Rebecca Resnick’s mom had purple acrylics and drove a BMW sedan. She didn’t like me very much. She said I was rude because I never spoke, but it was just because I was so shy. It wasn’t personal; I didn’t speak to anyone. Alcohol helped, but I couldn’t get drunk in front of Rebecca Resnick’s mom. When Rebecca’s mom wasn’t home, when her parents went on trips, Rebecca and I would take out that BMW for a drive, even though we were only 14 years old. We would drive it to some house party, where we would drink Coors in red Solo cups from a keg seated in a plastic tub of ice. Then we would snort whatever lines of coke had been given to us by the 18-year-old high-school dropout surfer/skaters we had met, and once the party got broken up by the cops, we would drive Rebecca’s mom’s BMW back to her house, and stay up all night, watching MTV.
Rebecca turned sixteen before me, and her parents bought her a car, a Pontiac Fiero. She used to drive me around in that car. Everywhere. Then, one day, while she was driving alone, speeding seventy miles in a 35 mile-per-hour residential zone, she crashed the Fiero, and smashed her face up so badly she had to get a nose job. The Fiero was totaled, so her parents bought her another car, a Toyota Supra. Well, it wasn’t a year later that she crashed that car, too, driving on a winding road through Santa Rosa to some party. Smashed her face up again, got a second nose job. Her parents decided they had better buy her something less sporty, so they bought her a Celica.
Senior year, she crashed again. This time it wasn’t her car, the Celica, it was Lulu Gonzalez’s Renault convertible. They had been out at County Line Beach together. Lulu Gonzalez sometimes lived next door to Rebecca, when Lulu was living with her dad. Rebecca said Lulu Gonzalez’s dad was a cocaine dealer. Otherwise Lulu lived in Boyle Heights with her mom. Well, Rebecca crashed Lulu Gonzalez’s Renault convertible, because she wasn’t looking when she made a U-turn across the Pacific Coast Highway, and got broadsided by another car. This time there wasn’t another nose job because this time Rebecca didn’t make it. She was airlifted to the nearest hospital where she was pronounced dead.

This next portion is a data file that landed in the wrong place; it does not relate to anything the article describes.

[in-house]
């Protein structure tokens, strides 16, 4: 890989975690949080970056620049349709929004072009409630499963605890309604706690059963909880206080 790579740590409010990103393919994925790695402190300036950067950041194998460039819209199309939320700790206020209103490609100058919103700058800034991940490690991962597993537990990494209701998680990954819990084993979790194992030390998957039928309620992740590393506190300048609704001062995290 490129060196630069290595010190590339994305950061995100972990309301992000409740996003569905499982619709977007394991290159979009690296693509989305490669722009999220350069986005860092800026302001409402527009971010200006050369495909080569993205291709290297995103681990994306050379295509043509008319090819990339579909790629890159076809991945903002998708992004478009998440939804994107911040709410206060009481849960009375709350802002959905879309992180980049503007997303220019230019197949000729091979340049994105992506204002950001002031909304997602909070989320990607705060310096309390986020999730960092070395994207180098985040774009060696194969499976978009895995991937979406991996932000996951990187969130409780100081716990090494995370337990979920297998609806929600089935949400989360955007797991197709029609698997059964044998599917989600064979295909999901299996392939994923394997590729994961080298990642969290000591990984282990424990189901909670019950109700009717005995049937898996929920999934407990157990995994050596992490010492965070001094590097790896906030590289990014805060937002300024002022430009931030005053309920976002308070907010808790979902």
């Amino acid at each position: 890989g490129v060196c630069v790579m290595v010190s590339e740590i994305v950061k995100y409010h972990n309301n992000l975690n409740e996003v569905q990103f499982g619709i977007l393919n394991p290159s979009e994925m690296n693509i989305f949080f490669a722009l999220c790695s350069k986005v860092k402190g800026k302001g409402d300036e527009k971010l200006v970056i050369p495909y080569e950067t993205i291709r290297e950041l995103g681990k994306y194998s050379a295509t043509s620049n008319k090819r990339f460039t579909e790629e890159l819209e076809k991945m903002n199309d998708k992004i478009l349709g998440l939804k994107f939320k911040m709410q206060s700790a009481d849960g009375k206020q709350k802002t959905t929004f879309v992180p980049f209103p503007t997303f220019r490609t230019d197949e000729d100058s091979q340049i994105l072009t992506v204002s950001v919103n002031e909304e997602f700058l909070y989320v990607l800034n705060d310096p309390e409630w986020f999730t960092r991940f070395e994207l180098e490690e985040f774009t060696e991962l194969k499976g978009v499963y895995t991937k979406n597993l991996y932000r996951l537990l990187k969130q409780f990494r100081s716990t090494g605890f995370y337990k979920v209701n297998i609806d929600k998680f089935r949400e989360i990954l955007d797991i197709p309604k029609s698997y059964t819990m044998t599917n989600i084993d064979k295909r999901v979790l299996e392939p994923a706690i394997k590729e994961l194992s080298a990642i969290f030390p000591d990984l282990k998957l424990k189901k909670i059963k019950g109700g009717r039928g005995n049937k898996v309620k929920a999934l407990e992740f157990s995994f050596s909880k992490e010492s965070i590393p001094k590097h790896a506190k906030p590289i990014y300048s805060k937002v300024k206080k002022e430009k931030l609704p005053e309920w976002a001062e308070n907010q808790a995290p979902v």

By that time, I wasn’t even friends with Rebecca anymore. We had had a falling out for some reason at the end of eleventh grade; I can’t remember why. A few months later, Lulu Gonzalez died, too, got shot in the face in Boyle Heights. She had gone back to live with her mom, and had become part of some girl gang.
Yes, do you remember her now: Rebecca Resnick? She never made it to college. I did, but I still remember her. Rebecca Resnick from down the street.
#Real #PersonalEssay #TrueStory #Memories #HighSchoolFriends #SeniorYearOfHighSchool #CaliforniaStories #BackThen